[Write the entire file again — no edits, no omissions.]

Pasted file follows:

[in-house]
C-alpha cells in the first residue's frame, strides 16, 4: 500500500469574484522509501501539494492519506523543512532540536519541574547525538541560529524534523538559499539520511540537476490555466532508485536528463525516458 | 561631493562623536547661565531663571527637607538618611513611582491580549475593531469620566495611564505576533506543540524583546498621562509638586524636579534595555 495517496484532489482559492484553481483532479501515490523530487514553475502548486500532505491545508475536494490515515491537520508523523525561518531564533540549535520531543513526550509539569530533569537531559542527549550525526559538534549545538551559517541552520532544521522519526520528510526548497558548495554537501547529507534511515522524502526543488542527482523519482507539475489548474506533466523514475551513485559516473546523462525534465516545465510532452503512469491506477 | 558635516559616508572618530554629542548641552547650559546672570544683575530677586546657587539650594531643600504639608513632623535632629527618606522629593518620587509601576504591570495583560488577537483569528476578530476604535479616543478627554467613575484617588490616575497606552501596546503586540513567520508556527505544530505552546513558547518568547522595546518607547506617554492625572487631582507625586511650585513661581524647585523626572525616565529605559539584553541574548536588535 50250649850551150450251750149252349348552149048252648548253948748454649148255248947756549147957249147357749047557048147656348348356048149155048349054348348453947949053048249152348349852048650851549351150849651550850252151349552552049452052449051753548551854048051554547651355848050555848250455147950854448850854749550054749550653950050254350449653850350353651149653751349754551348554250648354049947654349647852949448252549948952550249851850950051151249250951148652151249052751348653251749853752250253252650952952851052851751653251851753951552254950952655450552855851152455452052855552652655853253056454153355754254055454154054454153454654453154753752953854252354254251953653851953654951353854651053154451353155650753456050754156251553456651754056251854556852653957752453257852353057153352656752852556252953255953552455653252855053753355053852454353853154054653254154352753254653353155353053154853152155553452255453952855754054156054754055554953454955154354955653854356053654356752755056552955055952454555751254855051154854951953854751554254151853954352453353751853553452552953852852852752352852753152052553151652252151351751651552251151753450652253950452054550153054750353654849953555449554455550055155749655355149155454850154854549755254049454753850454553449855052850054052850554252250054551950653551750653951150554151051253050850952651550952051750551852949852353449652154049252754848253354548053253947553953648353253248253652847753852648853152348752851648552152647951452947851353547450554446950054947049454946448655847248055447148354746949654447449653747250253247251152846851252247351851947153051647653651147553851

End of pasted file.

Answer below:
[in-house]
C-alpha cells in the first residue's frame, strides 16, 4: 500500500469574484522509501501539494492519506523543512532540536519541574547525538541560529524534523538559499539520511540537476490555466532508485536528463525516458 | 561631493562623536547661565531663571527637607538618611513611582491580549475593531469620566495611564505576533506543540524583546498621562509638586524636579534595555 495517496484532489482559492484553481483532479501515490523530487514553475502548486500532505491545508475536494490515515491537520508523523525561518531564533540549535520531543513526550509539569530533569537531559542527549550525526559538534549545538551559517541552520532544521522519526520528510526548497558548495554537501547529507534511515522524502526543488542527482523519482507539475489548474506533466523514475551513485559516473546523462525534465516545465510532452503512469491506477 | 558635516559616508572618530554629542548641552547650559546672570544683575530677586546657587539650594531643600504639608513632623535632629527618606522629593518620587509601576504591570495583560488577537483569528476578530476604535479616543478627554467613575484617588490616575497606552501596546503586540513567520508556527505544530505552546513558547518568547522595546518607547506617554492625572487631582507625586511650585513661581524647585523626572525616565529605559539584553541574548536588535 50250649850551150450251750149252349348552149048252648548253948748454649148255248947756549147957249147357749047557048147656348348356048149155048349054348348453947949053048249152348349852048650851549351150849651550850252151349552552049452052449051753548551854048051554547651355848050555848250455147950854448850854749550054749550653950050254350449653850350353651149653751349754551348554250648354049947654349647852949448252549948952550249851850950051151249250951148652151249052751348653251749853752250253252650952952851052851751653251851753951552254950952655450552855851152455452052855552652655853253056454153355754254055454154054454153454654453154753752953854252354254251953653851953654951353854651053154451353155650753456050754156251553456651754056251854556852653957752453257852353057153352656752852556252953255953552455653252855053753355053852454353853154054653254154352753254653353155353053154853152155553452255453952855754054156054754055554953454955154354955653854356053654356752755056552955055952454555751254855051154854951953854751554254151853954352453353751853553452552953852852852752352852753152052553151652252151351751651552251151753450652253950452054550153054750353654849953555449554455550055155749655355149155454850154854549755254049454753850454553449855052850054052850554252250054551950653551750653951150554151051253050850952651550952051750551852949852353449652154049252754848253354548053253947553953648353253248253652847753852648853152348752851648552152647951452947851353547450554446950054947049454946448655847248055447148354746949654447449653747250253247251152846851252247351851947153051647653651147553851